This method I continued to employ for some years; but I afterwards abandoned it by degrees, retaining only the habit of expressing myself with modest diffidence, and never making use, when I advanced any proposition which might be controverted, of the words certainly, undoubtedly, or any others that might give the appearance of being obstinately attached to my opinion. I rather said, I imagine, I suppose, or it appears to me that such a thing is so or so, for such and such reasons; or, it is so, if I am not mistaken. This habit has, I think, been of considerable advantage to me, when I have had occasion to impress my opinion on the minds of others, and persuade them to the opinion of the measures I have suggested.
In 1720, or 1721, my brother began to print a new public paper. It was the second that made its appearance in America, and was entitled “The New-England Courant. The only one that existed before was the • Boston News-Letter.' Some of his friends, I remember, would have dissuaded him from this undertaking, as a thing that was not likely to succeed; a single newspaper being, in *their opinion, sufficient for all America. At present, however, in 1777, there are no less than twenty-five. But he carried his project into execution, and I was e nployed in distributing the copies to his customers, after having assisted in composing and working thom off.
Among his friends he had a number of literary characters, whe, as an amusement, wrote short essays for the paper, which gave it reputation anil increased its sale. These gentlemen came frequentdy to our house. I heard the conversation that
passed, and the accounts they gave of the favourable reception of their writings with the public. I was tempted to try my hand among them; but, being still a child as it were, I was fearful that my brother might be unwilling to print in his paper any performance of which he should know me to be the author, I therefore contrived to disguise my hand, and having written an anonymous piece, I placed it, at night, under the door of the printing house, where it was found the next morning. My brother communicated it to his friends, when they came as usual to see him, who read it, commented upon it in my hearing, and I had the exquisite pleasure to find that it met with approbation, and, that, in the various conjectures they made respecting the author, no one was mentioned who did not enjoy a high reputation in the country, for talents and genius. I now supposed myself fortunate in my judges, and began to suspect that they were not such excellent writers as I had hitherto supposed them. Be that as it may, encouraged by this little adventure, I wrote and sent to the press, in the same way, many other pieces, which were equally approved; keeping the secret till my slender stock of information and knowledge for such performances was completely exhausted, when I made myself known.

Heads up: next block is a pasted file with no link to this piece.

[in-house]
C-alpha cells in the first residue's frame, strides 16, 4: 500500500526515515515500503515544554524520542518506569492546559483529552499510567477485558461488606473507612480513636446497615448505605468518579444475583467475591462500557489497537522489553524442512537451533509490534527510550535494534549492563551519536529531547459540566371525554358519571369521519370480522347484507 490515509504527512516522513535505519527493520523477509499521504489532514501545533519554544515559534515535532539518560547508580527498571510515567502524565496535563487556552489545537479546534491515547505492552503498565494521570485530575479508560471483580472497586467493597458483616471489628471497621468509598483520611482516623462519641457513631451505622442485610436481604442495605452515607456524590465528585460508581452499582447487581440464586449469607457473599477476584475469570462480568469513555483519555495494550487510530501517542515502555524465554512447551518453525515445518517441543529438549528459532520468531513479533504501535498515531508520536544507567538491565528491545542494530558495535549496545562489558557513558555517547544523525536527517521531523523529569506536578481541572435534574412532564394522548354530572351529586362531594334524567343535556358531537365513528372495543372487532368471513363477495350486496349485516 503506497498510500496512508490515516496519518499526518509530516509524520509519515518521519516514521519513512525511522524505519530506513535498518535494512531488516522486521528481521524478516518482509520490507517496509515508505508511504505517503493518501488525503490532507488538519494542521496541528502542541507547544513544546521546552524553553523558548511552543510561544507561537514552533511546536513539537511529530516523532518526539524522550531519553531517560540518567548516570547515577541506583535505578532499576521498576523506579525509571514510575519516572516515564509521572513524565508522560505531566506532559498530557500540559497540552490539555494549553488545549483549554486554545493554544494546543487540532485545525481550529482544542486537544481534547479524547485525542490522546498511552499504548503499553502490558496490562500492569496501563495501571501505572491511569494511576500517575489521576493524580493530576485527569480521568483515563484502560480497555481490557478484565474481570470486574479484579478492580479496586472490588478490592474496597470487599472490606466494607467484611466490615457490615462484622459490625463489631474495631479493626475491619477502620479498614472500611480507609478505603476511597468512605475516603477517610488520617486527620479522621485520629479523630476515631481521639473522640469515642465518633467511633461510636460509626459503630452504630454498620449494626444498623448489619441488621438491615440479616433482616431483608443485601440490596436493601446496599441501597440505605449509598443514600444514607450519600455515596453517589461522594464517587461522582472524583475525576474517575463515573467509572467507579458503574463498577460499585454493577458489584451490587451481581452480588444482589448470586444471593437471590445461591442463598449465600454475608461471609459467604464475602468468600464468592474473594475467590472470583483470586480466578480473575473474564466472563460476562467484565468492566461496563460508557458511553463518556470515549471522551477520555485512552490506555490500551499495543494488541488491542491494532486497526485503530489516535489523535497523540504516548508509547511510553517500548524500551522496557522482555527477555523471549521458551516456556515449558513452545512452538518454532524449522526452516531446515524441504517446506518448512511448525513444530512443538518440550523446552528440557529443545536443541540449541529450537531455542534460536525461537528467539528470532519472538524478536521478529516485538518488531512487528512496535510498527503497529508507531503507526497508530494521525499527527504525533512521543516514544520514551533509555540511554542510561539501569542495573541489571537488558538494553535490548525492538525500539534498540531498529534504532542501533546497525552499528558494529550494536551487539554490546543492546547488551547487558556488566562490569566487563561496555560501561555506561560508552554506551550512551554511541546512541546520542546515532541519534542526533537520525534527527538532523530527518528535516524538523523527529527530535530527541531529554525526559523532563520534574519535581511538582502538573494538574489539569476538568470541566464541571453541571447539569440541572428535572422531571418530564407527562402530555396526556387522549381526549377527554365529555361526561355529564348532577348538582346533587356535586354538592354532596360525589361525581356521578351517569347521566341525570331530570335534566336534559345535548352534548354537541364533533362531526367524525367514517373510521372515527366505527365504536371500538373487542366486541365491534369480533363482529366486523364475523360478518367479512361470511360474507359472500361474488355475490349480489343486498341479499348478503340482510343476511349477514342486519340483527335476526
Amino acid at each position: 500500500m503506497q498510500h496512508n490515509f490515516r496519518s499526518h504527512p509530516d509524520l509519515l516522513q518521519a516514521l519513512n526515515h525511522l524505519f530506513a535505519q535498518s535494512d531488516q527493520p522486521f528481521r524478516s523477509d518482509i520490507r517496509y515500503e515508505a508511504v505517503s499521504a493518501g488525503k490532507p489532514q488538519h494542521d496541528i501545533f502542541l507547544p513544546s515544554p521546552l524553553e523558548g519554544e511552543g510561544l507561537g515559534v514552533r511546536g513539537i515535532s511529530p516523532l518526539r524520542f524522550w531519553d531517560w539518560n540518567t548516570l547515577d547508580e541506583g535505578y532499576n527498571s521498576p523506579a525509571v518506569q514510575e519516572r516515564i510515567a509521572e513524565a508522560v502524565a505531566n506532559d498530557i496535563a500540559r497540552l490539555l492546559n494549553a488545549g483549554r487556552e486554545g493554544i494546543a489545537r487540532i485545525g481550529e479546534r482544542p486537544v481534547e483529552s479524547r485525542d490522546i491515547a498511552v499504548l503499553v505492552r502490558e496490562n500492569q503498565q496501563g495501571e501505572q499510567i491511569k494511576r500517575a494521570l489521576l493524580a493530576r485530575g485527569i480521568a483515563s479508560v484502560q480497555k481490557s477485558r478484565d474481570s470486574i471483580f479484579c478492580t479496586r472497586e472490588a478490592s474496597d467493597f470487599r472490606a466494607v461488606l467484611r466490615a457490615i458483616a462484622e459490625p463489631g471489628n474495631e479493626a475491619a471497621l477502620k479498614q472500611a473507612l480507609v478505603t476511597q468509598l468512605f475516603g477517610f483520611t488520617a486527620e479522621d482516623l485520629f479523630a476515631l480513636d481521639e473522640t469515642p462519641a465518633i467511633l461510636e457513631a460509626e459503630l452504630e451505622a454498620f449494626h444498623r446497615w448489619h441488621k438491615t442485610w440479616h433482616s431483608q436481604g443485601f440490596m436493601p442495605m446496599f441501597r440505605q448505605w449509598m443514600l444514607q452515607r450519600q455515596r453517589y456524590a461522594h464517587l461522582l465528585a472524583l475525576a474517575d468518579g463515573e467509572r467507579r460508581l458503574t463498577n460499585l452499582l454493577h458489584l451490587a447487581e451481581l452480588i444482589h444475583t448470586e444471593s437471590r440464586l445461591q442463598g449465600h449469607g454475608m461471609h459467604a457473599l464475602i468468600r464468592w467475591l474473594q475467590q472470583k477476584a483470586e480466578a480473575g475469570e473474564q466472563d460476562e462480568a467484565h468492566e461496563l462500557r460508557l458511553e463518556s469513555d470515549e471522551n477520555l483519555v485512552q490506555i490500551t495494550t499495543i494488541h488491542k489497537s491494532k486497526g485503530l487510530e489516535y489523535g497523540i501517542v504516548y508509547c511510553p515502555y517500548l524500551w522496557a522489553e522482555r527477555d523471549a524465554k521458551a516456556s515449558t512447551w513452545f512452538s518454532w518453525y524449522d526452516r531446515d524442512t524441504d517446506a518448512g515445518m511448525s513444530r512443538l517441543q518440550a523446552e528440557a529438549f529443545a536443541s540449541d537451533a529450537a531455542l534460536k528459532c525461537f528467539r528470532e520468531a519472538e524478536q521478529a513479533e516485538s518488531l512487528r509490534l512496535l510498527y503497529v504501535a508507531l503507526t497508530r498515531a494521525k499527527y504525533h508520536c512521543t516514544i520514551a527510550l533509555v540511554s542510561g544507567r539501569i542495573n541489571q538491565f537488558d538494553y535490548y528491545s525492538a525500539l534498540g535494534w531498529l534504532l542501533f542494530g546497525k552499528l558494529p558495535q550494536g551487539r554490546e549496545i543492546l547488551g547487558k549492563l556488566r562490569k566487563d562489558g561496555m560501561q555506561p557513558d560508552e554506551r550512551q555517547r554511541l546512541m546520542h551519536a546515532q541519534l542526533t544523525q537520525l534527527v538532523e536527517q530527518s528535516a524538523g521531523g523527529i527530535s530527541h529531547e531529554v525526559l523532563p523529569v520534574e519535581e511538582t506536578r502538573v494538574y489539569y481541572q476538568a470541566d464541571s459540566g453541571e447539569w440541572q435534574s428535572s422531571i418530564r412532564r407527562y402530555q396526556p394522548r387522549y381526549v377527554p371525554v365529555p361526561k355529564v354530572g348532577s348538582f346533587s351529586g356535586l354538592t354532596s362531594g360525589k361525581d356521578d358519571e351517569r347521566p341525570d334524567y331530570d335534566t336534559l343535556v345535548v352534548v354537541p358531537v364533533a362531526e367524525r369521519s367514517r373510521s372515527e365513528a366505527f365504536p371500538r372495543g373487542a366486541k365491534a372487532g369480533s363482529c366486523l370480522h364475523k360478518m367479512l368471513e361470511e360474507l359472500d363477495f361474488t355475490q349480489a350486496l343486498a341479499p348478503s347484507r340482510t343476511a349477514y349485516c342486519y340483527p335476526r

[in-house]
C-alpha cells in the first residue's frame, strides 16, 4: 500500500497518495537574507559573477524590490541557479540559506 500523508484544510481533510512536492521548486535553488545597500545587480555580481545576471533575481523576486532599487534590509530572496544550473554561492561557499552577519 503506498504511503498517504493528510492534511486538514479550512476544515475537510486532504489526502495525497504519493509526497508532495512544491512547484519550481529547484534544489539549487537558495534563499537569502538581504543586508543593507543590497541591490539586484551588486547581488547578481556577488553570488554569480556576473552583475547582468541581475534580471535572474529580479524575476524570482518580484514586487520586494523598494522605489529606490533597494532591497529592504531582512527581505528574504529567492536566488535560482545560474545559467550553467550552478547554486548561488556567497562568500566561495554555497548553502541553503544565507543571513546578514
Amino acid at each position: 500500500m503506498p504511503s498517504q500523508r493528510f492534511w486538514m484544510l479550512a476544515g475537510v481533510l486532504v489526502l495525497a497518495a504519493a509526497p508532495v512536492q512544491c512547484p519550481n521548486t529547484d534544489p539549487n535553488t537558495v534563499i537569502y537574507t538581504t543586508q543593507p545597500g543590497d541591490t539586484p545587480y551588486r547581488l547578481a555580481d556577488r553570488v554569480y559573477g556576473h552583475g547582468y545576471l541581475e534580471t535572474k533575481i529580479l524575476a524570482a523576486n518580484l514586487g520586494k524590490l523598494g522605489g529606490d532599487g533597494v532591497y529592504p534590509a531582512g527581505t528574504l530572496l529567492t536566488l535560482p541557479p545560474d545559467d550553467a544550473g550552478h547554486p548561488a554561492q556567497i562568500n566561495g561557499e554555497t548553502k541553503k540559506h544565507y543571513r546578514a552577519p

My brother, upon this discovery, began to entertain a little more respect for me; but he still regarded himself as my master, and treated me like an apprentice. He thought himself entitled to the same services from me as from any other person. On the contrary, I conceived that in many instances, he was too rigorous, and that, on the part of a brother, I had a right to expect greater indulgence. Our disputes were frequently brought before my father, and either my brother was generally in the wrong, or I was the better pleader of the two, for judgment was commonly given in my favour. Buť